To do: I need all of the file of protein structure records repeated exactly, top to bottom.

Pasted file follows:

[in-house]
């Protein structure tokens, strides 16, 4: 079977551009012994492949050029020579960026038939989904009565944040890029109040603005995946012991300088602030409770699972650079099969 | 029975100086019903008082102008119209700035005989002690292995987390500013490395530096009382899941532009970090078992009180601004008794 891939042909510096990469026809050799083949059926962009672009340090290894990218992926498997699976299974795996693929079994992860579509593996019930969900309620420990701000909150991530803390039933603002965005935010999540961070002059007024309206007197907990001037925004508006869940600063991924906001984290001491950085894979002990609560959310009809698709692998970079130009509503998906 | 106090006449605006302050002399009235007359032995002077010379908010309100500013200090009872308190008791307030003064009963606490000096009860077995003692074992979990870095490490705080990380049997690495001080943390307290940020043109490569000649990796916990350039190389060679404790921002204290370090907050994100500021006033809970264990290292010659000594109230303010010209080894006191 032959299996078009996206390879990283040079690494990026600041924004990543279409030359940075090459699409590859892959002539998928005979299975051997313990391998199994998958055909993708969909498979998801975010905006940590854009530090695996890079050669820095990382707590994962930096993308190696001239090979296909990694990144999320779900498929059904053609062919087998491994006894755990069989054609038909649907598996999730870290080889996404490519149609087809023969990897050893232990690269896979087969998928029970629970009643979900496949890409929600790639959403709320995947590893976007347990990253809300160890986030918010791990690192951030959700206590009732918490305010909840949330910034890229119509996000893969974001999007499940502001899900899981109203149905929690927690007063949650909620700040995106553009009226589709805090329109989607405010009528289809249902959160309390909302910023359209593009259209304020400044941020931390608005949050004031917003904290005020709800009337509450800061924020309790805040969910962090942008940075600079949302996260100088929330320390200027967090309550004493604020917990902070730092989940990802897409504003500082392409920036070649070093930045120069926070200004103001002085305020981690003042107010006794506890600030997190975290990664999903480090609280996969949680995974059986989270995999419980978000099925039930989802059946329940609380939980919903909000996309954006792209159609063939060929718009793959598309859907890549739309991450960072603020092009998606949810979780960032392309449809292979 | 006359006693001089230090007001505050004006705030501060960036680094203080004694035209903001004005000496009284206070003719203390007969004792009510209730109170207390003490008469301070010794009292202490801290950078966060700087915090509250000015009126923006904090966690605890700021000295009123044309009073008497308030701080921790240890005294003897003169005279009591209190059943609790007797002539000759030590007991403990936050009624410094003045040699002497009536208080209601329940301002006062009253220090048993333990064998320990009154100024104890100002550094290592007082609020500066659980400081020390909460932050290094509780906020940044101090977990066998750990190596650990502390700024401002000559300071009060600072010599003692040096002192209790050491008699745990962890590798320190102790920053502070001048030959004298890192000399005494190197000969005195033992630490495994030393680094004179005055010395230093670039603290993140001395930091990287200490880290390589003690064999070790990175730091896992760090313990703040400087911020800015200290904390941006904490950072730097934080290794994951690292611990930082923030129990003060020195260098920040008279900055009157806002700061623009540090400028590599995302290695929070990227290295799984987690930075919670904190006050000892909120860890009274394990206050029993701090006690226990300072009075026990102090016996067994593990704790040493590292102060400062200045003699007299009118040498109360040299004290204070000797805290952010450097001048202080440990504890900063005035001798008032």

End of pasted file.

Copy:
[in-house]
């Protein structure tokens, strides 16, 4: 079977551009012994492949050029020579960026038939989904009565944040890029109040603005995946012991300088602030409770699972650079099969 | 029975100086019903008082102008119209700035005989002690292995987390500013490395530096009382899941532009970090078992009180601004008794 891939042909510096990469026809050799083949059926962009672009340090290894990218992926498997699976299974795996693929079994992860579509593996019930969900309620420990701000909150991530803390039933603002965005935010999540961070002059007024309206007197907990001037925004508006869940600063991924906001984290001491950085894979002990609560959310009809698709692998970079130009509503998906 | 106090006449605006302050002399009235007359032995002077010379908010309100500013200090009872308190008791307030003064009963606490000096009860077995003692074992979990870095490490705080990380049997690495001080943390307290940020043109490569000649990796916990350039190389060679404790921002204290370090907050994100500021006033809970264990290292010659000594109230303010010209080894006191 032959299996078009996206390879990283040079690494990026600041924004990543279409030359940075090459699409590859892959002539998928005979299975051997313990391998199994998958055909993708969909498979998801975010905006940590854009530090695996890079050669820095990382707590994962930096993308190696001239090979296909990694990144999320779900498929059904053609062919087998491994006894755990069989054609038909649907598996999730870290080889996404490519149609087809023969990897050893232990690269896979087969998928029970629970009643979900496949890409929600790639959403709320995947590893976007347990990253809300160890986030918010791990690192951030959700206590009732918490305010909840949330910034890229119509996000893969974001999007499940502001899900899981109203149905929690927690007063949650909620700040995106553009009226589709805090329109989607405010009528289809249902959160309390909302910023359209593009259209304020400044941020931390608005949050004031917003904290005020709800009337509450800061924020309790805040969910962090942008940075600079949302996260100088929330320390200027967090309550004493604020917990902070730092989940990802897409504003500082392409920036070649070093930045120069926070200004103001002085305020981690003042107010006794506890600030997190975290990664999903480090609280996969949680995974059986989270995999419980978000099925039930989802059946329940609380939980919903909000996309954006792209159609063939060929718009793959598309859907890549739309991450960072603020092009998606949810979780960032392309449809292979 | 006359006693001089230090007001505050004006705030501060960036680094203080004694035209903001004005000496009284206070003719203390007969004792009510209730109170207390003490008469301070010794009292202490801290950078966060700087915090509250000015009126923006904090966690605890700021000295009123044309009073008497308030701080921790240890005294003897003169005279009591209190059943609790007797002539000759030590007991403990936050009624410094003045040699002497009536208080209601329940301002006062009253220090048993333990064998320990009154100024104890100002550094290592007082609020500066659980400081020390909460932050290094509780906020940044101090977990066998750990190596650990502390700024401002000559300071009060600072010599003692040096002192209790050491008699745990962890590798320190102790920053502070001048030959004298890192000399005494190197000969005195033992630490495994030393680094004179005055010395230093670039603290993140001395930091990287200490880290390589003690064999070790990175730091896992760090313990703040400087911020800015200290904390941006904490950072730097934080290794994951690292611990930082923030129990003060020195260098920040008279900055009157806002700061623009540090400028590599995302290695929070990227290295799984987690930075919670904190006050000892909120860890009274394990206050029993701090006690226990300072009075026990102090016996067994593990704790040493590292102060400062200045003699007299009118040498109360040299004290204070000797805290952010450097001048202080440990504890900063005035001798008032």